Britain sending more troops to Afghanistan shows the end of the war isn't in sight and lays bare what the 'special relationship' is all about argues Lindsey German
The announcement that the British government is to send 400 plus troops to Afghanistan – bringing British troops there to over 1000 – gives the lie to the idea that the end of the war is in sight. The reverse is true. Islamic State has grown, the Taliban control large parts of the country and there is no security for the ordinary people of Kabul.
There is never any explanation why this happens, because to try to do so would be to admit that the war launched by George Bush and Tony Blair nearly two decades ago has been an abject failure. The war on terror has not ended terrorism but has greatly increased it in Afghanistan and the Middle East.
We were told this war ended more than 16 years ago. Since then countless lives have been lost and Afghans live in a war-torn and dangerous country. Sending more troops is only compounding the problems.
Theresa May has done this to please Trump. He is demanding greater military commitment and their ‘special relationship’ means that she is determined to agree. The consequences for British people are more spending on the military, and the risk to British troops sent to fight in this wasteful and unnecessary war.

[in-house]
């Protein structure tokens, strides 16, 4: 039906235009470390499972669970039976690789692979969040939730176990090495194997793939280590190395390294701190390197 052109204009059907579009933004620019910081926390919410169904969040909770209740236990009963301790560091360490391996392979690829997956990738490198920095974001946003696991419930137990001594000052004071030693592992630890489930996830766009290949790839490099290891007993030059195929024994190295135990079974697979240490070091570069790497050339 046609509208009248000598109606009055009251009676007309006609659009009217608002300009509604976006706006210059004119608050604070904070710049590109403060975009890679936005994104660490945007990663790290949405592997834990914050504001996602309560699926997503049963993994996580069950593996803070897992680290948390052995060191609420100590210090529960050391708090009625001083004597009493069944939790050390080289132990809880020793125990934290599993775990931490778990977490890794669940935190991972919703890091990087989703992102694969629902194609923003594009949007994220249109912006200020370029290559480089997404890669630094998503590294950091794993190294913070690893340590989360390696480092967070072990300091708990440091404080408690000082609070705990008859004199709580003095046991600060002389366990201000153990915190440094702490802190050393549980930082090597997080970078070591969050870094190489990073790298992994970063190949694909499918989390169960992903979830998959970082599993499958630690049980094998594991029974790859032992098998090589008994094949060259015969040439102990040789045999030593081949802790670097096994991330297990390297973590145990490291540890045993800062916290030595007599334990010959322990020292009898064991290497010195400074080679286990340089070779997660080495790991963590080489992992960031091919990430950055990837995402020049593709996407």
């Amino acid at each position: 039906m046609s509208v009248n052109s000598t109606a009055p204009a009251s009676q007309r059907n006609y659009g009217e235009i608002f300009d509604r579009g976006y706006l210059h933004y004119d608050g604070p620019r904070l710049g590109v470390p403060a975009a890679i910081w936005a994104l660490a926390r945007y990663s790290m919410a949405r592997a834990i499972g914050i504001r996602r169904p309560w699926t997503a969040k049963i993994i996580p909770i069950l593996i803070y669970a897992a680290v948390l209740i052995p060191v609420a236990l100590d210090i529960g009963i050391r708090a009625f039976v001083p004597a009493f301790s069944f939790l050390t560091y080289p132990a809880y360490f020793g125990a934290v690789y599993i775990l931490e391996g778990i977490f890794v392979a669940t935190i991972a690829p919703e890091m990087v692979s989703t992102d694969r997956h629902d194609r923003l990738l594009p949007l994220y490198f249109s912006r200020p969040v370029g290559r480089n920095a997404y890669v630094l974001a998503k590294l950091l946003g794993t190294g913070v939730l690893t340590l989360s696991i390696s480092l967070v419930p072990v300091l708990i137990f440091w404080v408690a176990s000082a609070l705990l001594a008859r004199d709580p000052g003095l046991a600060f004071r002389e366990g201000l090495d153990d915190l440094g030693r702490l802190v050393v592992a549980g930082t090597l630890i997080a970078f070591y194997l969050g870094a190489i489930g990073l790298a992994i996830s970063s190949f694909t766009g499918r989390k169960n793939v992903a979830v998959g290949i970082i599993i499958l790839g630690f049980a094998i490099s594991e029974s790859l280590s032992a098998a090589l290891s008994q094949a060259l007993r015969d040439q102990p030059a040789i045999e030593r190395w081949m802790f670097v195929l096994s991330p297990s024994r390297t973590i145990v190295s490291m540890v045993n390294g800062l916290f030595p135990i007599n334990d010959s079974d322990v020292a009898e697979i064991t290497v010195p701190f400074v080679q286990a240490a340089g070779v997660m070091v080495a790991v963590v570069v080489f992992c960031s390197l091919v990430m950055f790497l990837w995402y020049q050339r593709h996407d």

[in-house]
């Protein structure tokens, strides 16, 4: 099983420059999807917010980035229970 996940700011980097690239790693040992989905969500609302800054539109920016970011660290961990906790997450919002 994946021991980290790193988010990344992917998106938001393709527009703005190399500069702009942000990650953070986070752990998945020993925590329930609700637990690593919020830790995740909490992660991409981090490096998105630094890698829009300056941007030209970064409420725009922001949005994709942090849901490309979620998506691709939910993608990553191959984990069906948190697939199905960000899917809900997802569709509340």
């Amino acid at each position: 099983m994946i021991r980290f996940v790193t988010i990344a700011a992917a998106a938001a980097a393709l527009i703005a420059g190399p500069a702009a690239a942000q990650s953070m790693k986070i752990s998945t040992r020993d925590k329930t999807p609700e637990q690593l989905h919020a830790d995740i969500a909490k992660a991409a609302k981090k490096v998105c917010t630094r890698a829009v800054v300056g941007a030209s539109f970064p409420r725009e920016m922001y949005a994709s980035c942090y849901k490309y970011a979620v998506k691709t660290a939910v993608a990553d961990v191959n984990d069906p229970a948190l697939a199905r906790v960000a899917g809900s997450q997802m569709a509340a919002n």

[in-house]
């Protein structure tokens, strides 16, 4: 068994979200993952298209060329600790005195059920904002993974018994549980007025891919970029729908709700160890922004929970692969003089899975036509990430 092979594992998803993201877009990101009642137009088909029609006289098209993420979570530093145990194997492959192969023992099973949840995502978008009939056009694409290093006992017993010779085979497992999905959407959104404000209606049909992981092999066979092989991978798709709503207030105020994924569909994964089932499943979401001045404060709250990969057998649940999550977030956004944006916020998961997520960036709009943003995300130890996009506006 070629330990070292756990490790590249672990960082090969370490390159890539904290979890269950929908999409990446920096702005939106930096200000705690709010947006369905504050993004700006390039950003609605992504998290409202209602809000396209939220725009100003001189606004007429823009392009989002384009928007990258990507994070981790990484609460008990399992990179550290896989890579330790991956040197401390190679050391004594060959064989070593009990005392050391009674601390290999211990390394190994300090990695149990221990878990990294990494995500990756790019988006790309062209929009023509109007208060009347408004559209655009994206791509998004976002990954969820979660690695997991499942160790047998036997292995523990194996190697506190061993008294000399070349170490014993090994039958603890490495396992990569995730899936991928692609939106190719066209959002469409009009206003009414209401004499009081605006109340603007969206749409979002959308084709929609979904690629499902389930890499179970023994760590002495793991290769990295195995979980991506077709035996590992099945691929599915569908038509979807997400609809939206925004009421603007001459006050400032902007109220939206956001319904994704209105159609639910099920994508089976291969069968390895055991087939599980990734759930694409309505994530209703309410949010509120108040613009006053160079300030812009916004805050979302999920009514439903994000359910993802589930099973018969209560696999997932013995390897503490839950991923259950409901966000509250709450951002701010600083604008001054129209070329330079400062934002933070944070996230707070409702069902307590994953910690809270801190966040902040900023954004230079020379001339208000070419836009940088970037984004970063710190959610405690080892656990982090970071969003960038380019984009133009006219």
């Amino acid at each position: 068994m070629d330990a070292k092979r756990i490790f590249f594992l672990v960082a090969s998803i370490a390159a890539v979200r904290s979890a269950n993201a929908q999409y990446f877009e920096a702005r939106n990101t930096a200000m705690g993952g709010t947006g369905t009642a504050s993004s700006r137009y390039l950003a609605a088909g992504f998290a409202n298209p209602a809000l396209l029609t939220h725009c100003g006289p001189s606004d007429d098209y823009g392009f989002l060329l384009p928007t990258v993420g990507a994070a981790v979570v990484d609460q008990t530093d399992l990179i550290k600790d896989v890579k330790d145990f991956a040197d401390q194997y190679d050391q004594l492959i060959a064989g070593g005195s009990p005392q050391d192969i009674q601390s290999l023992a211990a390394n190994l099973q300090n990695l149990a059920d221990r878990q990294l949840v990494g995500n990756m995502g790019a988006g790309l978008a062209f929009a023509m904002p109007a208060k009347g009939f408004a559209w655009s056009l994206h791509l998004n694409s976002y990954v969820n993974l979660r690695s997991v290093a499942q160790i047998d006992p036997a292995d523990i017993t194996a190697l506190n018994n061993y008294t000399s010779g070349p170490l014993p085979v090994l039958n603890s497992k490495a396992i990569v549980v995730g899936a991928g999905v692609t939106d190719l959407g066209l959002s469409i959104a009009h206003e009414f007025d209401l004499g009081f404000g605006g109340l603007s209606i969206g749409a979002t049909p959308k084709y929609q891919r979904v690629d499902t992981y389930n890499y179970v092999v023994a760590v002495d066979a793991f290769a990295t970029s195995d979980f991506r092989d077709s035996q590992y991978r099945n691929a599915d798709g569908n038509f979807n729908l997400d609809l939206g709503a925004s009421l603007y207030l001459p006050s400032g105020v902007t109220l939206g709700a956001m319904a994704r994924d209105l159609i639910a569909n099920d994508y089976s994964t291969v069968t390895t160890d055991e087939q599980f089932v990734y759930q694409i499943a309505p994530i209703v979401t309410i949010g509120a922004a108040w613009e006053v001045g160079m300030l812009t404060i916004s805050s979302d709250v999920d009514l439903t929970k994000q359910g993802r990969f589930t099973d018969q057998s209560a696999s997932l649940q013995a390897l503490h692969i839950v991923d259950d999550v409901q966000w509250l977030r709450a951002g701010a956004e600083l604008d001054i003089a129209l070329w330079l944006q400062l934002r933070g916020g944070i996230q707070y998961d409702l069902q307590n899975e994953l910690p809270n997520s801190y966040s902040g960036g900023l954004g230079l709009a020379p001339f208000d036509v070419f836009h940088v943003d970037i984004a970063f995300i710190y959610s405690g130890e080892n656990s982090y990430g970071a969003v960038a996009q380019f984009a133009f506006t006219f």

It is not about humanitarian aid or helping the Afghan people but about political and strategic control of this very important area.
The US under Obama said they would withdraw troops, but reversed their decision, and there are now 16,000 US troops there. They do not need this additional number of British troops except for political reasons. We should refuse to accept this right-wing bidding war which is ruining so many lives. Time to get all the troops out.
As national convenor of the Stop the War Coalition, Lindsey was a key organiser of the largest demonstration, and one of the largest mass movements, in British history.
Her books include ‘Material Girls: Women, Men and Work’, ‘Sex, Class and Socialism’, ‘A People’s History of London’ (with John Rees) and ‘How a Century of War Changed the Lives of Women’.
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